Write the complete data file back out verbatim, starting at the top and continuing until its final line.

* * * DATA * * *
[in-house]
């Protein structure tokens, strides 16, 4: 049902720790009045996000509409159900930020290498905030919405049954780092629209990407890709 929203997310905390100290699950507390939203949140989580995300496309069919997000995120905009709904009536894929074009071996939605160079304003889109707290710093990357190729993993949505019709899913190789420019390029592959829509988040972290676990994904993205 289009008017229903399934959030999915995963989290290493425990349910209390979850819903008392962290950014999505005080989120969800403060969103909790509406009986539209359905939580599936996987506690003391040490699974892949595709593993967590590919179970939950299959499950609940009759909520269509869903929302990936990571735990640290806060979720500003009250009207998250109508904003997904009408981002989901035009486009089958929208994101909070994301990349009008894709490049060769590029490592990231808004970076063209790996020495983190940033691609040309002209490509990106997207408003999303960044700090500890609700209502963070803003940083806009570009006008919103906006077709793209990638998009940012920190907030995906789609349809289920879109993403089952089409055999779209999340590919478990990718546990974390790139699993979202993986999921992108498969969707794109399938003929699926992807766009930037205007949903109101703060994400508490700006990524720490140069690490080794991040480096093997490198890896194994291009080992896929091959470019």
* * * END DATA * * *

[in-house]
């Protein structure tokens, strides 16, 4: 049902720790009045996000509409159900930020290498905030919405049954780092629209990407890709 929203997310905390100290699950507390939203949140989580995300496309069919997000995120905009709904009536894929074009071996939605160079304003889109707290710093990357190729993993949505019709899913190789420019390029592959829509988040972290676990994904993205 289009008017229903399934959030999915995963989290290493425990349910209390979850819903008392962290950014999505005080989120969800403060969103909790509406009986539209359905939580599936996987506690003391040490699974892949595709593993967590590919179970939950299959499950609940009759909520269509869903929302990936990571735990640290806060979720500003009250009207998250109508904003997904009408981002989901035009486009089958929208994101909070994301990349009008894709490049060769590029490592990231808004970076063209790996020495983190940033691609040309002209490509990106997207408003999303960044700090500890609700209502963070803003940083806009570009006008919103906006077709793209990638998009940012920190907030995906789609349809289920879109993403089952089409055999779209999340590919478990990718546990974390790139699993979202993986999921992108498969969707794109399938003929699926992807766009930037205007949903109101703060994400508490700006990524720490140069690490080794991040480096093997490198890896194994291009080992896929091959470019």